Melon soda. No, really.
After eating, we headed back to look around Animate, which was the shop next door to Tora no Ana, and which is quite well known. It had eight floors and a basement, and we followed our usual procedure of moving up the floors as a group and then descending individually and purchasing on the way down. I found more of interest here: the Kanon ('06) series book, more copies of the Kozue Amano artbooks I missed out on in Tora no Ana, and a Mugi (K-ON!) Figma. They totalled to about ¥6,500, and as they were all things I really wanted, I was more than happy to spend the money. Mark, meanwhile, made the first really extravagant purchase of the holiday: a Natsume figurine for almost ¥8,000.
Really? An Aria PS2 game? What would the objective
be, 'be as happy as possible'?
 By the time we had finished with Animate, it was almost tea time, so we headed over to the building containing the @home Café for another shot. It was on the fifth floor of another building selling anime and electronics related goods, and this time, we progressed up the floors more slowly. There wasn't all that much of interest, but at the sight of a grabber machine offering a Nanoha figure, Henry gave in to temptation, and fed it ¥500 in ¥100 instalments before giving up.

The queue outside the @home Café was smaller than it had been when we had gone there for lunch, and we weren't as hungry, so we settled down to wait. As we progressed up the queue, we were shown the prices of the different activities and areas we could sit in. Although the lounge area looked more comfortable, the counter area was non-smoking, so we decided to go for that, and within ten minutes, we had entered the cafe, and been greeted with the traditional "O-kaeri nasai goshujin-sama!".

Maid cafés will be a completely alien concept to anyone who doesn't have an interest in Japanese culture, and it is altogether very difficult to explain the appeal to a westerner. The idea of being served by waitresses dressed in maid outfits who call their customers "goshujin-sama" ('master') sounds inherently creepy and fetishist. Indeed, I would be lying if I said that there wasn't a sexual element, and that I didn't find the waitresses attractive, but that's a means to an end rather than the main focus.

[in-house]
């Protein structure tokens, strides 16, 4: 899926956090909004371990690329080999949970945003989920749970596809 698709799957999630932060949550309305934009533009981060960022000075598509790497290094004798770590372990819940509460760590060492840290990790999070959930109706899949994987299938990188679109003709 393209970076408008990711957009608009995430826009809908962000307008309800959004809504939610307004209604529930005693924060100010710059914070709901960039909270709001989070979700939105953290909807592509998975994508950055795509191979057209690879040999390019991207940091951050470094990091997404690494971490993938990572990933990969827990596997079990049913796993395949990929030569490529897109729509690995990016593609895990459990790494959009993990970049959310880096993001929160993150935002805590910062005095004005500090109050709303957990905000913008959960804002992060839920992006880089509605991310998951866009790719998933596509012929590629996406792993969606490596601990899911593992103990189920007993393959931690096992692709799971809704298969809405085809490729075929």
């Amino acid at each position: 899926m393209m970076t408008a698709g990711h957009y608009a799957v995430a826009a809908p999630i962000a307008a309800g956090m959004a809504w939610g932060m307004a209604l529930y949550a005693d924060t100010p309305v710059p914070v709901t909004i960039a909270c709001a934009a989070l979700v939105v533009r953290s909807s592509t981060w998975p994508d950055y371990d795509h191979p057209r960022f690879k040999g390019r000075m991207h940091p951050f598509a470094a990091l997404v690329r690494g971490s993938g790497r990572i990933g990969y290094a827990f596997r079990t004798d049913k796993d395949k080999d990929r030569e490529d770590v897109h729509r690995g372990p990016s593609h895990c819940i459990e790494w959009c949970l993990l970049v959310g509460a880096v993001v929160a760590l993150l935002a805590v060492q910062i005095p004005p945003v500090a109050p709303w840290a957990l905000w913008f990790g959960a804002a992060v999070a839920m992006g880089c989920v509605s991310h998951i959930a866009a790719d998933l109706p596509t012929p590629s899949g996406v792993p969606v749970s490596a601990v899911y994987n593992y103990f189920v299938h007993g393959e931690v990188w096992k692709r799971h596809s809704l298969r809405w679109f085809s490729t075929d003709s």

Photography in the Maid Cafe is forbidden, so
this photo of a maid advertising outside is the best we got
 We sat down, and were given both English and Japanese menus by one of the waitresses. She left us to think about our order, a different waitress came to take it (we all went for strawberry parfaits, but had different drinks), and a third brought us our drinks and engaged us in conversation briefly. She told us her name was Mémé, spoke quite good English, and looked delighted when Henry spoke a few words of Japanese to her. She was so cheerful it was infectious, and I found myself smiling at our broken dialogue. When she had distributed our drinks, she told us to make hearts and we chanted, "Moé moé kyun!" over our drinks before she left us to make a start on them. We all felt a bit stupid, but it can sometimes be great fun to behave in a way that's socially unacceptable in a place where it's socially acceptable to do so.

It is difficult to say, without sounding pretentious, that what maid cafés are really selling is happiness, relaxation and escapism. You know somewhere at the back of your mind that the cheer of the waitresses is just very good acting and that from the ¥700 seating fee to the extortionately priced ice creams and drinks, it's all a commercial operation. The acting and the atmosphere are so convincing, however, that it's easy to forget that somewhere along the line and have great fun doing things that you would never consider doing in ordinary society. It isn’t hard to accuse maid cafés of being creepy, but I maintain that they provide a much healthier form of escapism than many of those practiced by westerners.

Having paid around ¥2,000 for the most expensive ice cream and iced coffee I had ever had, we headed upstairs to check out the arcade that spanned the top two floors. Most of the games looked fairly standard shooting and racing types that you might find in an arcade in England. I made the unhappy decision not to play idolm@aster, a game in which you play the manager of a pop idol on the basis that it's a very dialogue-driven game and I wouldn't be able to understand any of it (and not on the basis that it’s creepy, which would be the much more obvious reason). Henry and I did manage to locate a Fate/Stay Night game, though. We agreed to each pay ¥100, and I played first as Archer and then as Rin (thus exercising my Tohsaka Rin fanboyism by fighting as both members of her partnership). I successfully dispatched Henry's Beserker and his Lancer, but lost with both characters to Caster, who had an incredibly powerful array of ranged attacks.